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Title

An extended model of phosphorus metabolism in growing ruminants

AuthorsDias, R. S.; López, Secundino ; Patino, R. M.; Silva, T. S.; Silva Filho, J. C.; Vitti, D. M. S. S.; Pecanha, M. R. S. R.; Kebreab, E.; France, J.
KeywordsBone
Modeling
Phosphorus
Rumen
Saliva
Soft tissue
Issue Date2011
PublisherAmerican Society of Animal Science
CitationJournal of Animal Science 89 (12) : 4151-4162 (2011)
AbstractA major objective of this study was to extend the Vitti-Dias model used to describe P metabolism in ruminants, by adding 2 new pools to the original model to represent the rumen and saliva. An experiment was carried out using 24 male sheep, initial BW of 34.5 kg, aged 8 mo, fed a basal diet supplied with increasing amounts of dicalcium phosphate to provide 0.14, 0.32, 0.49, and 0.65% P in the diet. Sheep were individually housed indoors in metabolic cages and injected with a single dose of 7.4 MBq of (32)P into a jugular vein. Feed intake and total fecal and urinary outputs were recorded and sampled daily for 1 wk, and blood samples were obtained at 5 min, and 1, 2, 4, 6, 24, 48, 72, 96, 120, 144, and 168 h after (32)P injection. Saliva and rumen fluid samples were taken on d 6, 7, and 8. Then, animals were slaughtered and samples from liver, kidney, testicle, muscle, and heart (soft tissue) and bone were collected. Specific radioactivity and inorganic P were then determined in bone, soft tissue, plasma, rumen, saliva, and feces, and used to calculate flows between pools. Increased P intake positively affected total P (r = 0.97, P < 0.01) and endogenous P excretion in feces (r = 0.85, P < 0.01), P flow from plasma to saliva (r = 0.73, P < 0.01), from saliva to rumen (r = 0.73, P < 0.01), and from lower gastrointestinal tract to plasma (r = 0.72, P < 0.01). Urinary P excretion was similar for all treatments (P = 0.35). It was, however, related to plasma P (r = 0.63, P < 0.01) and to net P flow to bone (accretion - resorption; r = -0.64, P < 0.01). Phosphorus intake affected net P flow to soft tissue (P = 0.04) but not net P flow to bone (P = 0.46). Phosphorus mobilized from bone was directed toward soft tissue, as suggested by the correlations between P flow from bone to plasma and net P flow to soft tissue (r = 0.89, P < 0.01), and P flow from plasma to soft tissue and net P flow to bone (r = -0.76, P < 0.01). The lack of effect of dietary P on net P accretion in bone suggests that P demand for bone formation was low and surplus P was partially used by soft tissue. In conclusion, the model resulted in appropriate biological description of P metabolism in sheep and added knowledge of the effects of surplus dietary P on P metabolism. Additionally, the model can be used as a tool to assess feeding strategies aiming to mitigate P excretion into the environment.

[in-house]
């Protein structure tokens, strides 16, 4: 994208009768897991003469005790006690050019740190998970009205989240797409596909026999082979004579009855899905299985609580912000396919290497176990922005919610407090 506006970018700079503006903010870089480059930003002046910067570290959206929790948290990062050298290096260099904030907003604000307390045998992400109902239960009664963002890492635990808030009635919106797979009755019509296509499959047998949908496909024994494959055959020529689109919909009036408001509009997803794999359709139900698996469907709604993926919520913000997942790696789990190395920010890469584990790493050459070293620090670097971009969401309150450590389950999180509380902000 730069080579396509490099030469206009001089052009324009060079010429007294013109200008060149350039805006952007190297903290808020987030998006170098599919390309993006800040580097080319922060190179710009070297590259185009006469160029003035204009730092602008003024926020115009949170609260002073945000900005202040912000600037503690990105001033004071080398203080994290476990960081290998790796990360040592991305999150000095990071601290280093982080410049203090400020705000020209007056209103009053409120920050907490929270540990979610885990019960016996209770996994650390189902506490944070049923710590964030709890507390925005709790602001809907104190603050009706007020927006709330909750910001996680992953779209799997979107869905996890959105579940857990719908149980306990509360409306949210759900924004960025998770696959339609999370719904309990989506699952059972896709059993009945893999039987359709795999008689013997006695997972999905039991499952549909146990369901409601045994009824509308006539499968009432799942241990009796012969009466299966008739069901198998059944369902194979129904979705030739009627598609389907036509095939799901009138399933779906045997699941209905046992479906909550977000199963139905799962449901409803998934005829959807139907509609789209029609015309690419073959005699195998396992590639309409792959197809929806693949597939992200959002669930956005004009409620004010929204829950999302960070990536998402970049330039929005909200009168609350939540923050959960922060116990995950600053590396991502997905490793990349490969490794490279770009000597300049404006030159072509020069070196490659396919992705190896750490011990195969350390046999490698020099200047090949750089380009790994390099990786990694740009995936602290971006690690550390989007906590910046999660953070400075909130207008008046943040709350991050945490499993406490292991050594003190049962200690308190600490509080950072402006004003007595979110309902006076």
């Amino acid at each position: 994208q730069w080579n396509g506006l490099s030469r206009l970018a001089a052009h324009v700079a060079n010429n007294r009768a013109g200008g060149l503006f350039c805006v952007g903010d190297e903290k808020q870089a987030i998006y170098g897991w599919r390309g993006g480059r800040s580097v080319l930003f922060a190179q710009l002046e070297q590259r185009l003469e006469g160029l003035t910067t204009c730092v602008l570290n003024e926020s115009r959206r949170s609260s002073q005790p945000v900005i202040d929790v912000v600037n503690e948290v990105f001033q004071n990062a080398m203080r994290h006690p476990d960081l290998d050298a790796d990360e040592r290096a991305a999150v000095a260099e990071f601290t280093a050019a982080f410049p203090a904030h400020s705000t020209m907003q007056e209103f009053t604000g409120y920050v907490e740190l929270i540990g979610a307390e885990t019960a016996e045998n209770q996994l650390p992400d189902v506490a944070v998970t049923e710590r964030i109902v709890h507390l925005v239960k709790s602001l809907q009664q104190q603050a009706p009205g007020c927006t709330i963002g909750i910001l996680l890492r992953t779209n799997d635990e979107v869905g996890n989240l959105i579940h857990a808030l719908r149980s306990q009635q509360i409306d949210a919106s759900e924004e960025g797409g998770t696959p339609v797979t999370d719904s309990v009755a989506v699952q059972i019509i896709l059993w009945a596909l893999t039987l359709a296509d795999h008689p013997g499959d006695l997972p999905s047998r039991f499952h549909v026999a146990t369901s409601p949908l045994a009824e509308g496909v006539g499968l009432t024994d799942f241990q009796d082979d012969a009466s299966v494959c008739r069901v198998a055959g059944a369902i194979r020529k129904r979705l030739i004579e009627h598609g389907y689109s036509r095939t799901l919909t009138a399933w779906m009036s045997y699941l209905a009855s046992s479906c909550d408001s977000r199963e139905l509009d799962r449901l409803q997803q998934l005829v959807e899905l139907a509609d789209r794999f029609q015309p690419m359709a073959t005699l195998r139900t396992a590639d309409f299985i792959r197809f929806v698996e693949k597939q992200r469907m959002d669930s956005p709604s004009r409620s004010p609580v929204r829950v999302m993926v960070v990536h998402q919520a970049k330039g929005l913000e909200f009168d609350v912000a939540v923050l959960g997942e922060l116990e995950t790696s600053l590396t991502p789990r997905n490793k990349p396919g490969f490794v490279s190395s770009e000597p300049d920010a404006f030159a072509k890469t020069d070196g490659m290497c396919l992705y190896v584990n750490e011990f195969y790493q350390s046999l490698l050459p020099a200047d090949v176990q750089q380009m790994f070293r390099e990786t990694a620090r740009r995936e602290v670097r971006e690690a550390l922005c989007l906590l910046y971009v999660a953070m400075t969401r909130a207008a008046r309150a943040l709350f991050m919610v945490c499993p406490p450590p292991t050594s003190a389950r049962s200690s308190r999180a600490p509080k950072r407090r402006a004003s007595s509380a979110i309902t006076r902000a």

Description14 páginas, 5 tablas.
Publisher version (URL)http://dx.doi.org/10.2527/jas.2010-3669
URIhttp://hdl.handle.net/10261/61139
DOI10.2527/jas.2010-3669
ISSN0021-8812
Appears in Collections:(IGM) Artículos
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